LIGO did the deed in finally proving gravitational waves exist. Now, LISA, when it becomes operational, will be able to sense gravitational waves from various sources throughout the known universe. Pretty cool without question.
Then, on March 1, the probe (LISA Pathfinder) began its six-month science mission, performing a variety of experiments, including a crucial one that attempted to place the test masses in a virtually perfect free fall. LISA Pathfinder used its thrusters to maneuver precisely, shielding the masses from external forces — and did so incredibly effectively.
Artist's impression showing the core of the LISA Pathfinder technology package, which consists of two gold-platinum cubes kept in close to a perfect free-fall state.
The relative acceleration between the two test masses was lower than 1 part in 10 millionths of a billionth of Earth’s gravitational acceleration, mission team members said. This result — which is based on the first two months of data collection, and was published today in the journal Physical Review Letters — proves out the key technologies required to detect and study gravitational waves in space, Danzmann said.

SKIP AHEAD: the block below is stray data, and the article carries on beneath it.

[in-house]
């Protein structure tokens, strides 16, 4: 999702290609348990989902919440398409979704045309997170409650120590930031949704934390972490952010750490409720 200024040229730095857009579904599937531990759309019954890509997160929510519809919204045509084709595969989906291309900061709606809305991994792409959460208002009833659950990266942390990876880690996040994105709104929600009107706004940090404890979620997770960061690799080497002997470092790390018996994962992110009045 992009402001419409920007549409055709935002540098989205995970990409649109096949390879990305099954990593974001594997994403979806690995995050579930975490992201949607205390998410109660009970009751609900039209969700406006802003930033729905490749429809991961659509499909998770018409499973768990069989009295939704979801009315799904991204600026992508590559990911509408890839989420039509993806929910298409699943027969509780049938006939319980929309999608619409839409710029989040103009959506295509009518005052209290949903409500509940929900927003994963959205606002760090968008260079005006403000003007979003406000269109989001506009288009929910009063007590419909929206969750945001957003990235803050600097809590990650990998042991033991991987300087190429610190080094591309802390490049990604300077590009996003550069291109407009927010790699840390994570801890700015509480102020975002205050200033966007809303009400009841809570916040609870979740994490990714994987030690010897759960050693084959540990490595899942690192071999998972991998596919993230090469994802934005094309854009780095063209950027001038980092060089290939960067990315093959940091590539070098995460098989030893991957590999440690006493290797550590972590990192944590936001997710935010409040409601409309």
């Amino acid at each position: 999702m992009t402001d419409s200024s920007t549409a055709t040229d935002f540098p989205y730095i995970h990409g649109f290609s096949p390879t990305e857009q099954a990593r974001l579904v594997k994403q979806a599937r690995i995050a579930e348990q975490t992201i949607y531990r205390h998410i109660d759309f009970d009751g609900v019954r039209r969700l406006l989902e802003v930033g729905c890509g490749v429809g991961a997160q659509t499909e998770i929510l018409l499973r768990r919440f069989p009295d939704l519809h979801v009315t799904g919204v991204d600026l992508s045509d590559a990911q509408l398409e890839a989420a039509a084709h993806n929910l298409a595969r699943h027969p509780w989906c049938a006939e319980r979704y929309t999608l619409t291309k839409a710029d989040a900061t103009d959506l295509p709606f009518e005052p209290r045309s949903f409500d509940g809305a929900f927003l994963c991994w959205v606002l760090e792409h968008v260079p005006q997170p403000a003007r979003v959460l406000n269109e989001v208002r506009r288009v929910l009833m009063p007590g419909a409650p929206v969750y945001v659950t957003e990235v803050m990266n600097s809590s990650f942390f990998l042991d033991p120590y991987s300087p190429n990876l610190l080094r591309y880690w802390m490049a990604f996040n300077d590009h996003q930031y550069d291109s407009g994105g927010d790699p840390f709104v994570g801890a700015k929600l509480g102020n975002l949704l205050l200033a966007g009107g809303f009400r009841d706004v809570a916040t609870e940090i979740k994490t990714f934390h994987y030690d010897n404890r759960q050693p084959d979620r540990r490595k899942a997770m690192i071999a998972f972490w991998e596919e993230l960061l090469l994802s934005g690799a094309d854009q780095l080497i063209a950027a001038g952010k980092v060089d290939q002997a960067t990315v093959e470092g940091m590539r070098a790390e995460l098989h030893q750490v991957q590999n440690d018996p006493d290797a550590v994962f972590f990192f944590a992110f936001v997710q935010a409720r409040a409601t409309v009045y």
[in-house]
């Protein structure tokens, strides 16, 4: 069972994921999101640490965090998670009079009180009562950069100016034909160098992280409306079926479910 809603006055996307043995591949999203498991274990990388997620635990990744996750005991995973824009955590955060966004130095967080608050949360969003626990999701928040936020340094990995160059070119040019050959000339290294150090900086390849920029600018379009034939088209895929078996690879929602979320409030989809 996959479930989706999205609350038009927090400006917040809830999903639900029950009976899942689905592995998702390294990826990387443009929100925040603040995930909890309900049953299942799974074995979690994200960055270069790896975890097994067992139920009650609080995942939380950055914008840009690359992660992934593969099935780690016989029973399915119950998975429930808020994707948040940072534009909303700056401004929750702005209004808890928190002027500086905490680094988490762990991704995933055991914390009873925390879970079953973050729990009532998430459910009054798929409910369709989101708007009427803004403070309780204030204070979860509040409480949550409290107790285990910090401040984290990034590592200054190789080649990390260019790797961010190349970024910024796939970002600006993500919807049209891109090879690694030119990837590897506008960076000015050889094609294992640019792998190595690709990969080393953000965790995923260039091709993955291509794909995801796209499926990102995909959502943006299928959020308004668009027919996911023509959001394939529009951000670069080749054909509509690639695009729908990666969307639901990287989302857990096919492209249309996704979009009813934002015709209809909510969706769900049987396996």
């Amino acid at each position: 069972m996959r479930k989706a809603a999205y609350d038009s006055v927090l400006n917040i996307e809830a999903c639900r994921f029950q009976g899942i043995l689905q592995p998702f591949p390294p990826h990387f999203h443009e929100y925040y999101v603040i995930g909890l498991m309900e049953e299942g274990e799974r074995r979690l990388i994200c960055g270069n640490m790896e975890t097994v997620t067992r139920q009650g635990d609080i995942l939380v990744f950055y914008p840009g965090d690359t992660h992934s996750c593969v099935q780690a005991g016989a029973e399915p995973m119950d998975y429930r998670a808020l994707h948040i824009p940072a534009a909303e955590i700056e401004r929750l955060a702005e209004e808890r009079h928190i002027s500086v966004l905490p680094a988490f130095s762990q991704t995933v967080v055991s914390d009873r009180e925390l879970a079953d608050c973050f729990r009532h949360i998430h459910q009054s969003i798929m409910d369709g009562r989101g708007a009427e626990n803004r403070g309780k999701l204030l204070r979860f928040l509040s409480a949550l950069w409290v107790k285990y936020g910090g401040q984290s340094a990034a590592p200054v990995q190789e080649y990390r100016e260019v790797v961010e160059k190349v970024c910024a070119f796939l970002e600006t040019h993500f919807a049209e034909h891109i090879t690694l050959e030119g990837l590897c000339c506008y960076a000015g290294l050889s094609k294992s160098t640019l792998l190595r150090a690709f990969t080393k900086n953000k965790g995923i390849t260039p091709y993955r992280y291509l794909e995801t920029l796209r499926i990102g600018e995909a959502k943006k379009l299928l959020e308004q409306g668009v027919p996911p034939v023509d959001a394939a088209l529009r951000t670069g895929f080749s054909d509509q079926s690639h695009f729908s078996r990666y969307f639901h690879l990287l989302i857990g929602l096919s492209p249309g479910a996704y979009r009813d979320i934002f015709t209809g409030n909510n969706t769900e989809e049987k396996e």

"At the precision reached by LISA Pathfinder, a full-scale gravitational-wave observatory in space like LISA would be able to detect fluctuations caused by the mergers of supermassive black holes in galaxies anywhere in the universe," he said.
Ain't science grand? :)